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Properly Measuring LOP (nose to thumb)

Discussion in 'Shooting Related Threads' started by LukeG, Aug 16, 2009.

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  1. LukeG

    LukeG Member

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    When measuring length of pull and using the nose to thumb method, is it the tip of the nose to the closest part of the hand? Or is it closest part of the nose to closest part of the thumb?

    Just want to be sure I am measuring this correctly.

    Thanks.
     
  2. Setterman

    Setterman Well-Known Member

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    1" to 1/14" from the tip of your nose to the thumb. If your thumb bumps your nose, add length. Some of us are great "neck stretchers", so just try to be comfortable.
     
  3. BigM-Perazzi

    BigM-Perazzi Well-Known Member

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    to the first knuckle, the one attached to the palm of your hand...
     
  4. KENENT1

    KENENT1 Active Member

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    you need to have a someone look at you when you mount the gun........I just had a stock fit by Dennis Devault.....as they added length to the stock I keep climing the stock without thinking about it...the more they added the more I moved forward....so a second opinion is worth it.


    tony
     
  5. GunDr

    GunDr Well-Known Member

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    I feel no more than 1" and no closer if you're getting a bloody nose.

    Doug
     
  6. Hap MecTweaks

    Hap MecTweaks Well-Known Member

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    As a rule of thumb, that's not a very workable "rule" for all. Pinocchio may have problems, long neck people too, then there's those with the pudgier face no nose types. A proper LOP is dependent on several things which are as different as individual body forms in my opinion.

    Most of us are highly adept at fitting ourselves to a new shotgun depending on how well it catches our fancy, rather than how well it truly fits us? I consider LOP important for a variety of reasons. First and foremost is comfort when shooting a lot of shells during a 300 target day. The continual hammering of recoil on tensed shoulder muscles makes for a very long day! The trick is figuring out how to get your proper LOP for shooting comfort for those long days and not a nose only measurement.

    Hap
     
  7. Dickgshot

    Dickgshot Well-Known Member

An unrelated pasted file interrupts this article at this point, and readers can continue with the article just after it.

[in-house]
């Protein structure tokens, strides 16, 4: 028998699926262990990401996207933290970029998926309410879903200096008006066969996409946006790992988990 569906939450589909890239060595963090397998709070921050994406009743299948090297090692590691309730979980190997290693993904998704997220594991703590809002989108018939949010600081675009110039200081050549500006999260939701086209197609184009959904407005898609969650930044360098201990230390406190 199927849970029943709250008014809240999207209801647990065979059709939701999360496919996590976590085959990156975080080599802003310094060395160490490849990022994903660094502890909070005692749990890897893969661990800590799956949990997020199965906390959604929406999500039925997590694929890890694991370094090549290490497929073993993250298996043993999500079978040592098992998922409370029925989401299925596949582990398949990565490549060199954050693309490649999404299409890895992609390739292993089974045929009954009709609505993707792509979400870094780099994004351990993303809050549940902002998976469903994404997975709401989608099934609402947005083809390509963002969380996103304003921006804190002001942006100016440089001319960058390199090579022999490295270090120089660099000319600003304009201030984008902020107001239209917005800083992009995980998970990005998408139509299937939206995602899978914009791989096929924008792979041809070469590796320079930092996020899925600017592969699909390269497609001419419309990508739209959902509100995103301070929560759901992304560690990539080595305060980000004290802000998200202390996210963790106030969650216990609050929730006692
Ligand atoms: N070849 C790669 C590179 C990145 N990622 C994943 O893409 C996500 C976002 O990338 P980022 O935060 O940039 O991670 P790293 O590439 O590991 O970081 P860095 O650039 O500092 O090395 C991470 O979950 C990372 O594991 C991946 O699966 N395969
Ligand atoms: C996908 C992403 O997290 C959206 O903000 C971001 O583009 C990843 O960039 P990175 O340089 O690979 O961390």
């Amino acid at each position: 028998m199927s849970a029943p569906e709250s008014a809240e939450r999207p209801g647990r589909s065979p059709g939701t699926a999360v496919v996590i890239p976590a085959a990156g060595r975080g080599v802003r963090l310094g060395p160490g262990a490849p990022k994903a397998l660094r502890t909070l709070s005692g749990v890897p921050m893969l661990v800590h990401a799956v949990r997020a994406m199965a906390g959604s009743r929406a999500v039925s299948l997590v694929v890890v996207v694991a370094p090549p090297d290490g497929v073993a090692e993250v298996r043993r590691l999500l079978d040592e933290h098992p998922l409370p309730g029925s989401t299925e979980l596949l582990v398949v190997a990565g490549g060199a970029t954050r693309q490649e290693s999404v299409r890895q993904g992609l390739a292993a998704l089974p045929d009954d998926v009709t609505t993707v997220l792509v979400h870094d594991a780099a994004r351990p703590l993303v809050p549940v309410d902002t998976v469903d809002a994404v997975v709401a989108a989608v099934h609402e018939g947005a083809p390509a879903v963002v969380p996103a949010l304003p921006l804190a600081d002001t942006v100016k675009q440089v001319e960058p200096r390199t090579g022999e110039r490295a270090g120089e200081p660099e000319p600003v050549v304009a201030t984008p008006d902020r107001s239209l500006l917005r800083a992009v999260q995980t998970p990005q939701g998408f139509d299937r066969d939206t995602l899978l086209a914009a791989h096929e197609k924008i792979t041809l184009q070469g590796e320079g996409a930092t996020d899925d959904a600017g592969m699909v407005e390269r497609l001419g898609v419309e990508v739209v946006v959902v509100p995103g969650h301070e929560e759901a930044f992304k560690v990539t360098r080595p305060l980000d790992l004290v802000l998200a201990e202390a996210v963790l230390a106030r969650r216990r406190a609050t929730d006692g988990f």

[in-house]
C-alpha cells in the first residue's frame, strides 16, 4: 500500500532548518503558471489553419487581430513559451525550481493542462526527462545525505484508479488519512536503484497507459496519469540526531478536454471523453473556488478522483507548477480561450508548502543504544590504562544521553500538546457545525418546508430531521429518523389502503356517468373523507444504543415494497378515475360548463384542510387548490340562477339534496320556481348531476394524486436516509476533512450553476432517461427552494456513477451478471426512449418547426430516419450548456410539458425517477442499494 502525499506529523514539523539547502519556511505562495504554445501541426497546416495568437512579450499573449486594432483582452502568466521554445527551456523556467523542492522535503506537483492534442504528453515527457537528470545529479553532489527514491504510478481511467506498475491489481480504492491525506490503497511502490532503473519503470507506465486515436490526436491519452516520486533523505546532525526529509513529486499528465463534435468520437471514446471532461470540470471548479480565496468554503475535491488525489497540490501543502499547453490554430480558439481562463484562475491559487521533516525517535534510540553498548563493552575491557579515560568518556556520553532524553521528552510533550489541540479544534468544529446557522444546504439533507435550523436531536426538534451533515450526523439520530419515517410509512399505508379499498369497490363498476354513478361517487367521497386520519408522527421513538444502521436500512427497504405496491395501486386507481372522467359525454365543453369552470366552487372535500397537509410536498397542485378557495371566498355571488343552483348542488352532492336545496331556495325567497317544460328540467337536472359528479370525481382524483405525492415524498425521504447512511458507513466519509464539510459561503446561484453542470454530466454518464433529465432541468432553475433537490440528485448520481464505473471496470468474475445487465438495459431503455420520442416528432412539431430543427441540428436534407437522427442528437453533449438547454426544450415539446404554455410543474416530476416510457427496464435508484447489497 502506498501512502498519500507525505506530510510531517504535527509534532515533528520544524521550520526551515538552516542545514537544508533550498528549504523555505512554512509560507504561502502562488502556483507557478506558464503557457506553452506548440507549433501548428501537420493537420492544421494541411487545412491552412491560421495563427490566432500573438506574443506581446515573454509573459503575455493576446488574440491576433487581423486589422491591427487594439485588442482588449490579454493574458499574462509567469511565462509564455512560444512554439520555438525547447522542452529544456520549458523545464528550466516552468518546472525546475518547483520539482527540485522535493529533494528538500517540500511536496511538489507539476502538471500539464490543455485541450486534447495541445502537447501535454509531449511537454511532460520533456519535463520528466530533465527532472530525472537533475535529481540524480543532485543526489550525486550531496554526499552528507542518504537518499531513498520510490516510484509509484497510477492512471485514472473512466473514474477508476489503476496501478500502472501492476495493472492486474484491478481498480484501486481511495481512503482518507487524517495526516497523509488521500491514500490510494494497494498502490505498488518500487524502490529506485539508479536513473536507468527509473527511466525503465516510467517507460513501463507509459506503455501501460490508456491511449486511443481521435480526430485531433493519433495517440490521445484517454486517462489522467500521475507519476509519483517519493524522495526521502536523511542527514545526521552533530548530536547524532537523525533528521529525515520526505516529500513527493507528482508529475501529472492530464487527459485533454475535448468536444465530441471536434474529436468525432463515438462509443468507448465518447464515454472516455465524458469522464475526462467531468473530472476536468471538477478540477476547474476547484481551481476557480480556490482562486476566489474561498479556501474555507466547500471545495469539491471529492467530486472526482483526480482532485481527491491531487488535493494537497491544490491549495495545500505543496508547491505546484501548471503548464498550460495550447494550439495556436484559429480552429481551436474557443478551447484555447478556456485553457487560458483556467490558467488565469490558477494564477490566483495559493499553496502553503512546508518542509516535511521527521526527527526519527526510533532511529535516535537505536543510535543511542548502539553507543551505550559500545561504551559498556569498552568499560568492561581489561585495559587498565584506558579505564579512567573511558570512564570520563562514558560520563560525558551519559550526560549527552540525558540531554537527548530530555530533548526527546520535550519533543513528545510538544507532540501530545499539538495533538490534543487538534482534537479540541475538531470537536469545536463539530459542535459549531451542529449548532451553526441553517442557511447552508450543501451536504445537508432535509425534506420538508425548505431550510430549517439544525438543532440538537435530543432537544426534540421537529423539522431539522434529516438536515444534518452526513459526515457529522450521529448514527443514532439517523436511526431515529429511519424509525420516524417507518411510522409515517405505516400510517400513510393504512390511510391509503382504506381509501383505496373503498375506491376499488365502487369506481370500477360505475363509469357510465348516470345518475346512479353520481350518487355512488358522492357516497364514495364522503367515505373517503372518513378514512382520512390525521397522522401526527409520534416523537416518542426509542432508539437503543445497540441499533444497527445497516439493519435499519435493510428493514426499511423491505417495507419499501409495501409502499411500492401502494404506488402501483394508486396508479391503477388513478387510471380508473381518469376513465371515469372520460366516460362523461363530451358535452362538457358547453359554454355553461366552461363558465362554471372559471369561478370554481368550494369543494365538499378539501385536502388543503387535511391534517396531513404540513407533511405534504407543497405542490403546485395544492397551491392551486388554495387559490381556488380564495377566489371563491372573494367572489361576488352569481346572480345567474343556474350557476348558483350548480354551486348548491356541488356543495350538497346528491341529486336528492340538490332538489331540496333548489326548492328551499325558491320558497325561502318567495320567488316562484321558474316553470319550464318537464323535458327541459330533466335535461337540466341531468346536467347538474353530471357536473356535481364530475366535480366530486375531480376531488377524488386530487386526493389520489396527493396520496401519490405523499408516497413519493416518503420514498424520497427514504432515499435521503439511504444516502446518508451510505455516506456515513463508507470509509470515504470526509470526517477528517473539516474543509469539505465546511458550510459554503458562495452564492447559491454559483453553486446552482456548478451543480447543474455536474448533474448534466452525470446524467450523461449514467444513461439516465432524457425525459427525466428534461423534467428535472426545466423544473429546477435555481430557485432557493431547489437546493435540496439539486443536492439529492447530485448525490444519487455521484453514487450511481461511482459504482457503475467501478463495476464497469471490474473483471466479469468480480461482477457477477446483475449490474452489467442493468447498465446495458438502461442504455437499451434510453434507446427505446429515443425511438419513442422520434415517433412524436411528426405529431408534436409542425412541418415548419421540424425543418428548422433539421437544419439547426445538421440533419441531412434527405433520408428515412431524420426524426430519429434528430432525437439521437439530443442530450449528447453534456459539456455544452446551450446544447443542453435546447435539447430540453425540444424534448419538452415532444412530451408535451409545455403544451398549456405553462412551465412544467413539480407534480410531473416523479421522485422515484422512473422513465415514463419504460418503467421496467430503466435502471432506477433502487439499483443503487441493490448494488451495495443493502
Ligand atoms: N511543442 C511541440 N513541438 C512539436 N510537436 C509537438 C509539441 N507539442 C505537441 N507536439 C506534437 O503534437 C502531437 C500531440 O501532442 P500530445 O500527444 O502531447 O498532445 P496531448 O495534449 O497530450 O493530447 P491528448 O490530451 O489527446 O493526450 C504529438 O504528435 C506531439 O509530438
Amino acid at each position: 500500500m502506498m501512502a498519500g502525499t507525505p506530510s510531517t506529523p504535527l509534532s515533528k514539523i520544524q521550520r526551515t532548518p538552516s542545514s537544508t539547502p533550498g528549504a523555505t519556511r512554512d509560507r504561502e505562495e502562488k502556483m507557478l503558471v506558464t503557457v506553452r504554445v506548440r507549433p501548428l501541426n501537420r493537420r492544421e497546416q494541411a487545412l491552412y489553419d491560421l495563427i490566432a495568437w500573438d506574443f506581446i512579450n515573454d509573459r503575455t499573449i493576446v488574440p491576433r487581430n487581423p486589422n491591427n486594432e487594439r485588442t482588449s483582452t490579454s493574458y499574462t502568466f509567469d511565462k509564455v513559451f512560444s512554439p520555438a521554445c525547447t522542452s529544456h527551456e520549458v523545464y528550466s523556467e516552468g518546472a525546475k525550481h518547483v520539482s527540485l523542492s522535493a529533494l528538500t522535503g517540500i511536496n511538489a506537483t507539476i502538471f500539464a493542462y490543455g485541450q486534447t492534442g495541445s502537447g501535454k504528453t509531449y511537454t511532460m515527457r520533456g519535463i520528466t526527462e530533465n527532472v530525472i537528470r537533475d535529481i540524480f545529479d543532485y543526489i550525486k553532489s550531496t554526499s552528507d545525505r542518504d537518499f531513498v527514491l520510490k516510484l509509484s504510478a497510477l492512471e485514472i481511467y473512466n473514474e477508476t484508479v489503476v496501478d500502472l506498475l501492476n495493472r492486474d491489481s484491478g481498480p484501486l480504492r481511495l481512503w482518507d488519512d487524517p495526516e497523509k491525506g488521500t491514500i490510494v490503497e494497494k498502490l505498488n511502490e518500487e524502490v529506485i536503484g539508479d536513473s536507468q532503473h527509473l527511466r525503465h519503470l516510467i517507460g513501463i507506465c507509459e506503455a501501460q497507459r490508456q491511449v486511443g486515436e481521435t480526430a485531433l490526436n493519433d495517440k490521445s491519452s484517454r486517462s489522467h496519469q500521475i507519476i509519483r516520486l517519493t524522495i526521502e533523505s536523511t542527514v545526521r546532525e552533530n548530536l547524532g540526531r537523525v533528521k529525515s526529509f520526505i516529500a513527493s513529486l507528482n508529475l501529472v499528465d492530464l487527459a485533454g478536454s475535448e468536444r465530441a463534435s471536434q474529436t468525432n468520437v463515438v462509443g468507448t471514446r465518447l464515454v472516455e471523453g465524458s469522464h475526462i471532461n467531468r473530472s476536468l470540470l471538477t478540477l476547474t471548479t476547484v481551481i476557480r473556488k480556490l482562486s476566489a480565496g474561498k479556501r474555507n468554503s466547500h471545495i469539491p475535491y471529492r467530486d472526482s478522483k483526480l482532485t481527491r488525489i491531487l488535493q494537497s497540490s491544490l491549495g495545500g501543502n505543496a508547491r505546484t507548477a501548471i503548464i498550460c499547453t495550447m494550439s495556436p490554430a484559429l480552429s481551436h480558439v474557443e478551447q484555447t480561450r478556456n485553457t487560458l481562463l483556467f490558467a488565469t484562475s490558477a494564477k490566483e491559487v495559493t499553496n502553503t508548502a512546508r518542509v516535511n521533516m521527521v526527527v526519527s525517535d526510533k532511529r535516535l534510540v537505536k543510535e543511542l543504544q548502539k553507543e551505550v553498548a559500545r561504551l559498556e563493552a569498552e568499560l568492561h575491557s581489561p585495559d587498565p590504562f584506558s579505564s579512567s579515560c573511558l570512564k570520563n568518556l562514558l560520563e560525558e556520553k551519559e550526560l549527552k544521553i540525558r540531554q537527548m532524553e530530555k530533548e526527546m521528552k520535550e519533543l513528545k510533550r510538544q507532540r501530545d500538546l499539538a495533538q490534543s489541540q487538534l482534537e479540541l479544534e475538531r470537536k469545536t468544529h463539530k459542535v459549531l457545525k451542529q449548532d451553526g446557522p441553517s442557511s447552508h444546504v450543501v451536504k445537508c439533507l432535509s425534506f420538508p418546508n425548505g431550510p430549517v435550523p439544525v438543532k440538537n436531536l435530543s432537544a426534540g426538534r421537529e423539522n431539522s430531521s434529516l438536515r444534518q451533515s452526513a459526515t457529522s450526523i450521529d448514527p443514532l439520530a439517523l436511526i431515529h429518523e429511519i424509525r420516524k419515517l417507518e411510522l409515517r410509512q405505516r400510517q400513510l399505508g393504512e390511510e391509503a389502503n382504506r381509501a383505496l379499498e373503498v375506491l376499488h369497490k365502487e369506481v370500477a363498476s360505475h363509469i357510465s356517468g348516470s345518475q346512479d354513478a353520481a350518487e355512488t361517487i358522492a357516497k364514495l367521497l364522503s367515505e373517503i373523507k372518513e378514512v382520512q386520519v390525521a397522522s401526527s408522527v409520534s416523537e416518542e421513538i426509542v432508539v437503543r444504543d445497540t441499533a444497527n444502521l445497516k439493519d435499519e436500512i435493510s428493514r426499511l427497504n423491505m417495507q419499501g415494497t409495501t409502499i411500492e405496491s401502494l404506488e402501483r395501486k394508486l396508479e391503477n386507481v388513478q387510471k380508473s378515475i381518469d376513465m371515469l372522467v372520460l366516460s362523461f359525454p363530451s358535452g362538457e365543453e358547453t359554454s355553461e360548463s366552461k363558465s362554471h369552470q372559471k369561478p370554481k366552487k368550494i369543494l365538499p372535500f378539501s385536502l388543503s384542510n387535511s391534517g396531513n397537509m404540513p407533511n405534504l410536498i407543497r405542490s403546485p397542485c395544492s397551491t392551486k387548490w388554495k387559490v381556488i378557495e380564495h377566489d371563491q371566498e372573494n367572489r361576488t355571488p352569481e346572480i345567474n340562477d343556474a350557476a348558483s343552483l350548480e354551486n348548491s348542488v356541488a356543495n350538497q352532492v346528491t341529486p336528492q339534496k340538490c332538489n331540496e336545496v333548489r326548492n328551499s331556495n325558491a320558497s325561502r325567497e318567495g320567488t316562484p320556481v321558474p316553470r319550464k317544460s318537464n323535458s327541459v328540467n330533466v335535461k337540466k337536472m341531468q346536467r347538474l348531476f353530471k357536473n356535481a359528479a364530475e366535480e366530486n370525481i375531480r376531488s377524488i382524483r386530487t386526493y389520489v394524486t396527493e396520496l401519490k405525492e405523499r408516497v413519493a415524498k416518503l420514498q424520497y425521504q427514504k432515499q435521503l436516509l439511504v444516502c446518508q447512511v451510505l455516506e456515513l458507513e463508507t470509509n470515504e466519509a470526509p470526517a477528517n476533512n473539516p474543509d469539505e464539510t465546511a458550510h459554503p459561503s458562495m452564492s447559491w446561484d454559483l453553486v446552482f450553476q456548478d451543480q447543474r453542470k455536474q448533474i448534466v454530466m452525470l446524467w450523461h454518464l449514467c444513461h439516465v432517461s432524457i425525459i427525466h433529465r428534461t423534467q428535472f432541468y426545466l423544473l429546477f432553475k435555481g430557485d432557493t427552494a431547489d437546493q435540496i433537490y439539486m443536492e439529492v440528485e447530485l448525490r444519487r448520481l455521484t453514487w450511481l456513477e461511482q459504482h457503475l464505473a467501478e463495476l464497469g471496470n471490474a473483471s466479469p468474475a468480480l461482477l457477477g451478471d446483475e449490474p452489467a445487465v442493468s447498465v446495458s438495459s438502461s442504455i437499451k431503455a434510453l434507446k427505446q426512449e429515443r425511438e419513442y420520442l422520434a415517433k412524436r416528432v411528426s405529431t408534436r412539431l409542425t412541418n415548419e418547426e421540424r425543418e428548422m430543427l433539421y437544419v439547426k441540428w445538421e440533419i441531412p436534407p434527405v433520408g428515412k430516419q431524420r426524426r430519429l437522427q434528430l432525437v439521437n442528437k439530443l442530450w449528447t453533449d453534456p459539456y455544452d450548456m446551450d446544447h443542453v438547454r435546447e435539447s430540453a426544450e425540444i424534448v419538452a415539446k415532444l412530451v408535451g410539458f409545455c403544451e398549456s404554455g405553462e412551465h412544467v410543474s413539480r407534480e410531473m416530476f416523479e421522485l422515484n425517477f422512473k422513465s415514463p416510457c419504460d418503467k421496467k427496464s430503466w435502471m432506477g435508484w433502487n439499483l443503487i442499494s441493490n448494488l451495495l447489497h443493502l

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    Some of the best shooters in the world, especially in sporting clays, have their head so far forward on the stock that they have to keep their thumb next to their forefinger on the opposite side of the stock to avoid hitting their nose.
     
  8. wireguy

    wireguy TS Member

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    With a pool of millions of people to fit, how can these "rules of thumb" truly be accuratte? This measurement may be worth looking at for comfort's sake, but I think using this as an important evidence of proper gun fit is right there with using the "inside elbow to trigger" measurement.
     
  9. phirel

    phirel TS Member

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    wireguy- I agree with you. People are built differently. Some are short, some tall. Some have impressive bellies, others have inconspicuous bellies. There is as much variation in the distance between the thumb and nose as there is in the difference in height of people.

    Pat Ireland
     
  10. Hap MecTweaks

    Hap MecTweaks Well-Known Member

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    I don't think body shapes and size has anything at all to do with how shooters prepare for their next shot or mount their gun. The ease, difficulty or speed of game being shot does that in my opinion. International bunker? twice as fast (close enough) leaving the trap as an ATA target, much wider angles too. I think those are the reasons shooters began tilting the head far forward and leaning into the gun a lot for reaction quickness to a difficult target. Could the same thing be said for some of the sporting clays guys, I think so for the same reasons. One more point, neither of those games require a shooter to fire at 300 plus targets per day of competition as does ATA competitive shoots? The best shooters for the games being shot will come up with a system that works best for them and is copied by many. It's a monkey-see, monkey-do training regiment for a lot of shooters, not what may be the best LOP for them. JMHOs Hap
     
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